Understanding Alcohol’s Impact on the Body for Better Health Decisions

Alcohol has been a part of human culture for millennia. It is the oldest drug we have and remains the most widely used across the globe. Drinking alcohol also serves an important social function, as people around the world use wines, beers, and spirits to celebrate births, marriages, funerals, and trade agreements.

Guest post by Katie Brenneman.


However, despite alcohol’s ubiquity, there is no evidence that it is good for us. Alcohol is a toxic, psychoactive, and dependency-producing substance that is carcinogenic and impairs judgment. In Europe alone, around 200 million people develop alcohol-attributable cancer, and many more are hospitalized due to alcohol consumption.

Understanding the negative effects of alcohol is crucial if you want to lead a healthy, happy life. While you don’t necessarily have to give up your Pinots and Pilsners, you should consider whether or not a healthier beverage is a better option. This can help you form more mindful habits that support your well-being.


Physical Effects

The average American drinks around 2.83 gallons of alcohol per year — that’s around 603 “standard drinks”. While this represents a fall from the 1980s, when folks were drinking around 3.28 gallons per year, it is an increase in the mid-2000s when people drank around 2.5 gallons per year.

This level of alcohol consumption is sure to have a net negative impact on your physical health. The consequences of alcohol consumption on your body include:  


  • Digestion: Drinking beer and wine is associated with impaired digestion and increased stomach acid production. This may contribute to the development of conditions like gastroesophageal reflux disease (GERD) as well as increasing your risk of liver cancer. 
  • Circulatory System: Excessive drinking is associated with heart conditions like stroke, high blood pressure, and cardiomyopathy. Excessive drinking can impair your ability to handle lung infections and surface some cells in your circulatory system. 
  • Immune System: Chronic drinking can cause immunodeficiency and may weaken your ability to respond to bacteria, viruses, and other illnesses.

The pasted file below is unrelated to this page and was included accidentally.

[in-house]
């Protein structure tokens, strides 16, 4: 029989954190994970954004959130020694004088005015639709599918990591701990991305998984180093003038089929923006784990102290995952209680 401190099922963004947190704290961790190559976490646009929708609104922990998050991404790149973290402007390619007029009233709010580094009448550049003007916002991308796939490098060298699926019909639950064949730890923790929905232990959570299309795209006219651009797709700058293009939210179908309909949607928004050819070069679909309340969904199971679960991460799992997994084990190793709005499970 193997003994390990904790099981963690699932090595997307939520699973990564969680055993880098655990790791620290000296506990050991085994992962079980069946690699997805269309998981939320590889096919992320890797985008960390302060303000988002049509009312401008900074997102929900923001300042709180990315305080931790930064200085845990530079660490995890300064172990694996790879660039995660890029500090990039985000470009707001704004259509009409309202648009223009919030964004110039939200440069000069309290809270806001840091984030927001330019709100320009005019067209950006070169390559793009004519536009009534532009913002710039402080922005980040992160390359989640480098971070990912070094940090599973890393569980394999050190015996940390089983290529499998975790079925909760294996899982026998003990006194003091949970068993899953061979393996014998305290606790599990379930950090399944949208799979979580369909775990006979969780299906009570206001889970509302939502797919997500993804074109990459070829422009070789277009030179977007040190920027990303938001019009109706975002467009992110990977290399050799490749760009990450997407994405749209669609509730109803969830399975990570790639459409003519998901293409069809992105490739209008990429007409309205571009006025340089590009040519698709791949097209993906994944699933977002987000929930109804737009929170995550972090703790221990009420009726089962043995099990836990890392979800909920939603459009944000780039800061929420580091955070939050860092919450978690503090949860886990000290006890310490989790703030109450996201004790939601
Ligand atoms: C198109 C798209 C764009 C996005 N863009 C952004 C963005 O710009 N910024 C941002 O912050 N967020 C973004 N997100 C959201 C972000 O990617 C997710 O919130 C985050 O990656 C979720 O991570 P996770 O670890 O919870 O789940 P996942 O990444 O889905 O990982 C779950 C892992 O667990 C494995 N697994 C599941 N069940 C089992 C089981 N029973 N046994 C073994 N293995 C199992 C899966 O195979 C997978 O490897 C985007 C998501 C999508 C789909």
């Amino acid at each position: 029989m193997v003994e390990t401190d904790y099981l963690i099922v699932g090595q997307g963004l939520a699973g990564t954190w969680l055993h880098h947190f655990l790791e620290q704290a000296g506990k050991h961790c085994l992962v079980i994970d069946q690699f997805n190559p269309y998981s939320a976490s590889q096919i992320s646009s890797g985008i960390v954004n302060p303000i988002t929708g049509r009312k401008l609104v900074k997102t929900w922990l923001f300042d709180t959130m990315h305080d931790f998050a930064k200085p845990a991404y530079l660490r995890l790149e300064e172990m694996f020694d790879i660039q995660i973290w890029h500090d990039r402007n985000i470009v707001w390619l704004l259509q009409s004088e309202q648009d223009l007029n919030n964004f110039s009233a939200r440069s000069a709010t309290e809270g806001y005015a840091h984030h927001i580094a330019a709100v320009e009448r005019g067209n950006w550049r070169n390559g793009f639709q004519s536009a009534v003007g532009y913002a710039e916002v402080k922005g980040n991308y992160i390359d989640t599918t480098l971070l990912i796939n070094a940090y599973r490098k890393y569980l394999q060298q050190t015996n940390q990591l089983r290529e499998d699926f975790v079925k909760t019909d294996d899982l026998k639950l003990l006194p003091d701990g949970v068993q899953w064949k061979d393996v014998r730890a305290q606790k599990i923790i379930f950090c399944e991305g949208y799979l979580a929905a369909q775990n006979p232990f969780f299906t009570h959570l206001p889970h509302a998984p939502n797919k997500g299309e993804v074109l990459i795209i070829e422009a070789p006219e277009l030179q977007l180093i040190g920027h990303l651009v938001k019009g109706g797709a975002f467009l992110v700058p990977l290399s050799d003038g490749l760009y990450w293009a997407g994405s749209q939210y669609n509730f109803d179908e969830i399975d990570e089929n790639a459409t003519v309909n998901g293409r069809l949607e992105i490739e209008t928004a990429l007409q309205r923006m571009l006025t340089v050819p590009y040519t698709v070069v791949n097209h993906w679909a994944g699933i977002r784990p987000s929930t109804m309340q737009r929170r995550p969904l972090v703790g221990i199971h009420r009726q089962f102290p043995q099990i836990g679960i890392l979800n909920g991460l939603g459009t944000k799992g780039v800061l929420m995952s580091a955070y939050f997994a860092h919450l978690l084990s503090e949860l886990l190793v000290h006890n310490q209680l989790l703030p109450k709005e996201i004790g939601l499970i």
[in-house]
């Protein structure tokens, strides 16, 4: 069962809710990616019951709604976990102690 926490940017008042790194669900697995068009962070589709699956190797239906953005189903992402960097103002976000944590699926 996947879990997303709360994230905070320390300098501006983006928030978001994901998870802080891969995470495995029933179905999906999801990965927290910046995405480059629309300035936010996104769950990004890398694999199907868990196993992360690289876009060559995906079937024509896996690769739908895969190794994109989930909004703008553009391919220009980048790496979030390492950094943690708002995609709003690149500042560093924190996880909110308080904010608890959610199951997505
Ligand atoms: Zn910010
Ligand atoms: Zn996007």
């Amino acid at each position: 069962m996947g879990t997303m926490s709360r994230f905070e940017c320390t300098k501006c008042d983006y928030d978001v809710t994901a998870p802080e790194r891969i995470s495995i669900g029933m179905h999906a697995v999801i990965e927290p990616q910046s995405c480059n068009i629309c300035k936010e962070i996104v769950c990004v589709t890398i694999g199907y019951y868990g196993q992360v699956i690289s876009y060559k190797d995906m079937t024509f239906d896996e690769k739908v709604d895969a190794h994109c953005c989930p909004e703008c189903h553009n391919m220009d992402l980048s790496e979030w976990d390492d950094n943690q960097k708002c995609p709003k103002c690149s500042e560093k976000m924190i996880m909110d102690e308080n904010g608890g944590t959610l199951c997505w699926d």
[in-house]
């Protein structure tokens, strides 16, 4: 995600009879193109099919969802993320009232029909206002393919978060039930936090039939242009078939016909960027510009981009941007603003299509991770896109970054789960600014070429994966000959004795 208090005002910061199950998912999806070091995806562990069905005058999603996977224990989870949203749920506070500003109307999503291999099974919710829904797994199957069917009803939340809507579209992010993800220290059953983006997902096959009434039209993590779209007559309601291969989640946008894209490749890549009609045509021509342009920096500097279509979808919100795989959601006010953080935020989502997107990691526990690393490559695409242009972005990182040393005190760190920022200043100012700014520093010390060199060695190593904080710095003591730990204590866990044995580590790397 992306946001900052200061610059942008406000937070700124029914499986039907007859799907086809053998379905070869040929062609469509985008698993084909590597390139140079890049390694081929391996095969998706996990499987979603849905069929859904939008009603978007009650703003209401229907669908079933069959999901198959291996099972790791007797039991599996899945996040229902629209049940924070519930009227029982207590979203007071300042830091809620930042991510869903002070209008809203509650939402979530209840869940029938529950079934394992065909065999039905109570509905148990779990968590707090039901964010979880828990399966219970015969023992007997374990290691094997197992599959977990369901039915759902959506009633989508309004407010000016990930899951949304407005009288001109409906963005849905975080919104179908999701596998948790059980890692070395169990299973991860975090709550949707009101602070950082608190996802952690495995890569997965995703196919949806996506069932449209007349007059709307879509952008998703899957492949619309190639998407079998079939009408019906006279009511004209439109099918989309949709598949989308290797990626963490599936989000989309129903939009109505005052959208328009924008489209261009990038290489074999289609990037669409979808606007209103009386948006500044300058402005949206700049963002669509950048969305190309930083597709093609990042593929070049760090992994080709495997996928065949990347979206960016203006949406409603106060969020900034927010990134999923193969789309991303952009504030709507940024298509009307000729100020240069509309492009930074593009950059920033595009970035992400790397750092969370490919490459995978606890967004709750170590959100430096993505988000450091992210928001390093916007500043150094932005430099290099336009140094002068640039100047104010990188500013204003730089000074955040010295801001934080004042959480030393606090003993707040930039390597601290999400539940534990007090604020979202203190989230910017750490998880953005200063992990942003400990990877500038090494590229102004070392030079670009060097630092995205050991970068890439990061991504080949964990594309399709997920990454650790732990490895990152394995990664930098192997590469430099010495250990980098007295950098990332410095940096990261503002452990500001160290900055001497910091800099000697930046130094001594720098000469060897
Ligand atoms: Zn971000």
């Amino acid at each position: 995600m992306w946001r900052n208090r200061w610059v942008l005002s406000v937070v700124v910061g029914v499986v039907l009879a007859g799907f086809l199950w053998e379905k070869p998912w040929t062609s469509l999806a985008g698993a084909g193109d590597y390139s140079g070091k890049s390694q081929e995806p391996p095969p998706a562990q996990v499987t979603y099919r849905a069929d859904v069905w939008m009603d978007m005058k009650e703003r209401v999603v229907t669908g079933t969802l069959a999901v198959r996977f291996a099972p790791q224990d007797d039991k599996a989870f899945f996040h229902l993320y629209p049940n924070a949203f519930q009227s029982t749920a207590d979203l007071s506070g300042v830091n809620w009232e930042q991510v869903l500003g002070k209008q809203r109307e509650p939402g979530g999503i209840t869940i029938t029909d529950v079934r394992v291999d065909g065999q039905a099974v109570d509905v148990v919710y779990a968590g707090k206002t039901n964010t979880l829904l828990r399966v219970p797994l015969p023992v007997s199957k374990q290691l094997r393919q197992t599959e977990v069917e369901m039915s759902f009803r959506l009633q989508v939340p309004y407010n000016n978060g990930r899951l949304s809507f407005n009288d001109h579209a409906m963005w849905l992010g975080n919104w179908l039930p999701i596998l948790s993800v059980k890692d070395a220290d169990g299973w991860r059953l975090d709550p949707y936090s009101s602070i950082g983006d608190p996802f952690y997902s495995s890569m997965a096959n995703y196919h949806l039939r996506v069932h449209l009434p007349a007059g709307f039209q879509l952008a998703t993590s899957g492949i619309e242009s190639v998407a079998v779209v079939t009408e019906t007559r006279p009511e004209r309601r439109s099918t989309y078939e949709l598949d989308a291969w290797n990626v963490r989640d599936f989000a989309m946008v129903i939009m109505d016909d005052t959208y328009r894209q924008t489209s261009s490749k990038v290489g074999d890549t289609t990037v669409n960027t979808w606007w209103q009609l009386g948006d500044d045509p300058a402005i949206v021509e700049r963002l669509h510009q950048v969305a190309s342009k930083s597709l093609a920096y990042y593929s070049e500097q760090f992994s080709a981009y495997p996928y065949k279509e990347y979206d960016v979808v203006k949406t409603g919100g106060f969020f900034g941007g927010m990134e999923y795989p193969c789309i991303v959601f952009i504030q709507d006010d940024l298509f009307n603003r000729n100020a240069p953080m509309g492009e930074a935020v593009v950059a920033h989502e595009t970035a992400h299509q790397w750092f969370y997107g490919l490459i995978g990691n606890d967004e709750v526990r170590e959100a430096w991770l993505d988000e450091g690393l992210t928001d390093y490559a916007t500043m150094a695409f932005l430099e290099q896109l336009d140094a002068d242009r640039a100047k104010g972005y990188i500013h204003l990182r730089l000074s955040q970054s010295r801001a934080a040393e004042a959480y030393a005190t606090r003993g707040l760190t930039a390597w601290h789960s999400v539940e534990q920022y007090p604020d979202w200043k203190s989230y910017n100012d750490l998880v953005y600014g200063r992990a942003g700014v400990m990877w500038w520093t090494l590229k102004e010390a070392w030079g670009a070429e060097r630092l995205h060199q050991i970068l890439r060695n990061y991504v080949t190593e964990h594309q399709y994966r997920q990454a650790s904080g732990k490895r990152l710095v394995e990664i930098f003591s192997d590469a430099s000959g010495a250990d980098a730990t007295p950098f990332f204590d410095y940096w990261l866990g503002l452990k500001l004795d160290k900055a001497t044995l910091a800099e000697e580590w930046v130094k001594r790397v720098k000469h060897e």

Drinking alcohol regularly may also undermine your ability to engage in healthy habits like exercising regularly and eating balanced meals. You’re far less likely to get up and go on a morning jog when you’re nursing a hangover and may find that you cannot resist the temptation to enjoy a greasy kebab or pizza while under the influence.

It is important to point out that some speculative evidence suggests that alcohol may have some positive effects. For example, the antioxidants like resveratrol in wine are thought to have anti-inflammatory purposes. Resveratrol, which is found in plants, is known to reduce the risk of cancer, increase lifespan, and treat neurodegenerative diseases. However, it is important to point out that the levels of resveratrol in white wines are low and research is yet to confirm how antioxidants like resveratrol affect our health. 


Mental Health

In the right setting, alcohol can help you loosen up and enjoy social events. However, chronic alcohol use harms your mental health and cognitive function. Some studies show that alcohol damages your frontal lobes, which may result in memory loss, vision and speech impairment, and seizures. The endorphins released when drinking alcohol may also cause fatigue, depression, and anxiety.

The Royal College of Psychiatrists (RCP) also explains that alcohol impairs transmitters in your brain. This is what makes you feel calmer and less anxious while drinking, but may interfere with your ability to absorb essential minerals and vitamins like thiamine and magnesium, which are essential for brain function.

Additionally, the RCP suggests that regular drinking can cause brain damage. Alcohol-related brain damage (ARBD) typically occurs in folks who regularly drink to excess due to: